By Matt Stoller, the former Senior Policy Advisor for Rep. Alan Grayson. His Twitter feed is @matthewstoller
The Federal Open Market Committee releases its transcripts on a five year time lag. Last week, we learned what they were saying in 2005. Dylan Ratigan blogged an interesting catch: Dallas Fed President Richard Fisher expressed his frustration about Chinese imports. Not, of course, that there were too many imports, but that our ports weren’t big enough to allow all the outsourcing American CEOs wanted.
Fisher is just the latest Fed official to applaud this trend. Here’s the backstory. In the 1970s, there was a lot of inflation. The oligarchs of the time didn’t like this, because it made their portfolios worth less money. So they decided they would clamp down on inflation by no longer allowing wage increases. To get the goods they needed without a high wage work force, they would ship in everything they needed from East Asia and Mexico. The strategy worked. Inflation collapsed. Wages stopped going up. There were no more strikes. Unemployment jumped.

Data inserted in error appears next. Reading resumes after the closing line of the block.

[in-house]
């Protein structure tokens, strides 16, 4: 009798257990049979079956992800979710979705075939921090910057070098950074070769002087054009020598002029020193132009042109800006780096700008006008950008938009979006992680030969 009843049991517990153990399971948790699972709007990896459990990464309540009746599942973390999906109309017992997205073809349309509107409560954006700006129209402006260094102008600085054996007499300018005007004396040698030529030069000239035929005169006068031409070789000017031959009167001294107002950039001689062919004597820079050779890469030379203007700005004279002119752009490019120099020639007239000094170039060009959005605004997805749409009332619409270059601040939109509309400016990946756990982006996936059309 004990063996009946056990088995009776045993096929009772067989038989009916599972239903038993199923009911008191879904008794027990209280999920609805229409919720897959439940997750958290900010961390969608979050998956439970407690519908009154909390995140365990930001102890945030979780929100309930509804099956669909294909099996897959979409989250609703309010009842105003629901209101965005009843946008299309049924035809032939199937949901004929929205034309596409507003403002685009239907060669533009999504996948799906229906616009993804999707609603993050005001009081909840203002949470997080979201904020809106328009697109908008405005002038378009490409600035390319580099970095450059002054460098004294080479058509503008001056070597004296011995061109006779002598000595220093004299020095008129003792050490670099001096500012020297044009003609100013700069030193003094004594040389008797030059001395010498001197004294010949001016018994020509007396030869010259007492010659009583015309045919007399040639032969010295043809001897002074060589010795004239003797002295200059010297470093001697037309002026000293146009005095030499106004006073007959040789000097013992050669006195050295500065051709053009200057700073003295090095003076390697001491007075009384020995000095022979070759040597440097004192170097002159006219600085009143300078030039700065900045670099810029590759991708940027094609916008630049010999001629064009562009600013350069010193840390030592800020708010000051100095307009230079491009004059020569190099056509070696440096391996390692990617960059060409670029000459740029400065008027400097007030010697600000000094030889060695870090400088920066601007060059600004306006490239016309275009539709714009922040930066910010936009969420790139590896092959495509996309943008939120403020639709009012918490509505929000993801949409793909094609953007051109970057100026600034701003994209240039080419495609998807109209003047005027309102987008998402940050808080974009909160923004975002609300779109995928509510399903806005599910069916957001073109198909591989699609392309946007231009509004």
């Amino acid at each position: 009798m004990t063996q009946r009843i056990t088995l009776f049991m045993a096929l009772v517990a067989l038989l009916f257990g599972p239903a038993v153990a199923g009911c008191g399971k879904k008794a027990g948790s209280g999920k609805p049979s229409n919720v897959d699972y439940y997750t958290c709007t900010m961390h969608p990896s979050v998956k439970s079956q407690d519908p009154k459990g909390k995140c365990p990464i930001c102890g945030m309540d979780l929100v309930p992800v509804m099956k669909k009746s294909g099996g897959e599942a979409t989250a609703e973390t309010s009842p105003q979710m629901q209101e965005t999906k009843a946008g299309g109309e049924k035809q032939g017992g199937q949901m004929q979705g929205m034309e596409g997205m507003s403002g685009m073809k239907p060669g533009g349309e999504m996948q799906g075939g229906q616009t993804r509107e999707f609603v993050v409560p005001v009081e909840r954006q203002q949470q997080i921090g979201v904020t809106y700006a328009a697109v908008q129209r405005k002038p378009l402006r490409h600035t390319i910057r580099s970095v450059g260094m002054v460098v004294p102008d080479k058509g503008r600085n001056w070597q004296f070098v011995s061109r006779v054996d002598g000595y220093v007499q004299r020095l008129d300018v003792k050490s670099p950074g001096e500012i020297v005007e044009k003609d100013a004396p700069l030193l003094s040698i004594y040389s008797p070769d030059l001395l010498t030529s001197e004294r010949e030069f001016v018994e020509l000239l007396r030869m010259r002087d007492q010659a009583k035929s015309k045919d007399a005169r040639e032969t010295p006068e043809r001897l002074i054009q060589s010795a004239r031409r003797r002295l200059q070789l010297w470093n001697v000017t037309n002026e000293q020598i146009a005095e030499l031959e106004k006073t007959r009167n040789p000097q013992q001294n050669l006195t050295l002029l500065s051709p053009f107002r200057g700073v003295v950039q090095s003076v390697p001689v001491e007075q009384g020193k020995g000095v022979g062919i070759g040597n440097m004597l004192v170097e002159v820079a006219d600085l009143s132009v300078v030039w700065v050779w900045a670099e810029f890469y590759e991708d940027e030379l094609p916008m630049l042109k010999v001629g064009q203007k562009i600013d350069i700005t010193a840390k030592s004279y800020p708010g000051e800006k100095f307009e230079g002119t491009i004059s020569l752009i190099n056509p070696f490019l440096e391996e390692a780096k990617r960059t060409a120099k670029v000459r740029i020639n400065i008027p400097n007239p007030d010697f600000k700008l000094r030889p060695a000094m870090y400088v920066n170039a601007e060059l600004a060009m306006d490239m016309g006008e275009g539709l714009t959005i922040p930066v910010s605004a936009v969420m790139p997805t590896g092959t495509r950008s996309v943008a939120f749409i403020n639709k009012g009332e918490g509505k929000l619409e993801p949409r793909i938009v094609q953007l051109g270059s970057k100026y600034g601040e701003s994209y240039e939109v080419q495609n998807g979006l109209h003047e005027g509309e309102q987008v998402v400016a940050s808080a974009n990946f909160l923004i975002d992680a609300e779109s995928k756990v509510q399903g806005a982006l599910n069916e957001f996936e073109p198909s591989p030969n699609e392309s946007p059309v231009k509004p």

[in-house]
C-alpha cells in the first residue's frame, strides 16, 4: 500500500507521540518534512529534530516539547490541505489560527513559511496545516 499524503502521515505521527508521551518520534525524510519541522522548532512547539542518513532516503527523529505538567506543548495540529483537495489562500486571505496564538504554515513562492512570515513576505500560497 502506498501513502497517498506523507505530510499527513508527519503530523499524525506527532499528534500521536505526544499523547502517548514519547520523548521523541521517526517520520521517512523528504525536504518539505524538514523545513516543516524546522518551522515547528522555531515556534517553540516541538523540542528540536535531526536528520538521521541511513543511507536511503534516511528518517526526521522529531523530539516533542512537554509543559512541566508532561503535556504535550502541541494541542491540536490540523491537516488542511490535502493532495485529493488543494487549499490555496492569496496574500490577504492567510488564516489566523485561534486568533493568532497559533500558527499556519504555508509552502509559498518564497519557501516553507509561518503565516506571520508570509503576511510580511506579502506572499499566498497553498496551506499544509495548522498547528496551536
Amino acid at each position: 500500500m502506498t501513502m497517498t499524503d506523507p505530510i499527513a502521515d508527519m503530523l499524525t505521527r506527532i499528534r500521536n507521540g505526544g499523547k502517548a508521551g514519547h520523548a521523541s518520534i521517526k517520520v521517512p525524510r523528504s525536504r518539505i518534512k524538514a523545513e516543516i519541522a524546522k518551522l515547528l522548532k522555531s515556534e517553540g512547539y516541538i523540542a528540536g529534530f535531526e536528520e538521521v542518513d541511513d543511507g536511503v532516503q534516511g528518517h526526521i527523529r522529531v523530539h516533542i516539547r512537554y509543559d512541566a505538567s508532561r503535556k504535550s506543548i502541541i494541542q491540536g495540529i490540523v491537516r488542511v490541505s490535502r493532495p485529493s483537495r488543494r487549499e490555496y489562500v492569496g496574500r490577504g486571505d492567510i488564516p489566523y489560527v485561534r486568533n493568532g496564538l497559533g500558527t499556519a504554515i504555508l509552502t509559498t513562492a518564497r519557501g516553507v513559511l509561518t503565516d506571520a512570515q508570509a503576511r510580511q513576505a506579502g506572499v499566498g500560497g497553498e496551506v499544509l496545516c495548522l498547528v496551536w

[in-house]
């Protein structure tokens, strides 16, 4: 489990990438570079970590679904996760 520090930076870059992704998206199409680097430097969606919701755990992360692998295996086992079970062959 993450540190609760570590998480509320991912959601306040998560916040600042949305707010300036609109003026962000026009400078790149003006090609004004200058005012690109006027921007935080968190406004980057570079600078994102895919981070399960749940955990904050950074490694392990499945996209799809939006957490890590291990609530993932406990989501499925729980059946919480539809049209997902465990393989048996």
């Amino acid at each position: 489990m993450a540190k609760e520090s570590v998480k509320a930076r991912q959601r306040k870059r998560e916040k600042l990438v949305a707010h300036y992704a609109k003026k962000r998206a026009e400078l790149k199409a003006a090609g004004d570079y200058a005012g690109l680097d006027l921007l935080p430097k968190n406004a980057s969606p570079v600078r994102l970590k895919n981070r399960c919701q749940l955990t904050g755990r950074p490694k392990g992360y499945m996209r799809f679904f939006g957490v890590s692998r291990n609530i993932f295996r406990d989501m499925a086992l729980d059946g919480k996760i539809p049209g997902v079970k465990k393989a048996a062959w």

There were all sorts of excuses for why this was a good idea – we would do the ‘high value add’ work in America, like research and development, while the ‘low quality work’ like manufacturing went abroad. And everyone would benefit – sure you wouldn’t get a raise, but you’d get low prices at Walmart (Walmart shows up all the time in FOMC meeting transcripts). But basically this was a way of ensuring that banks and creditors could make a lot of money that would instead go to workers. It was known as ‘the great moderation’, a term coined by Bernanke, and was considered a great success.
As late as 2005, Richard Fisher was celebrating this trend. In that same meeting where he complained about too few Chinese goods coming into the US, he bragged about the weakness of one of the most significant employers in the United States: “My most delicious irony is the fact that similarly dated Vietnamese debt now trades on a price basis richer, and on a yield basis lower, than that of Ford Motor Company. [Laughter]”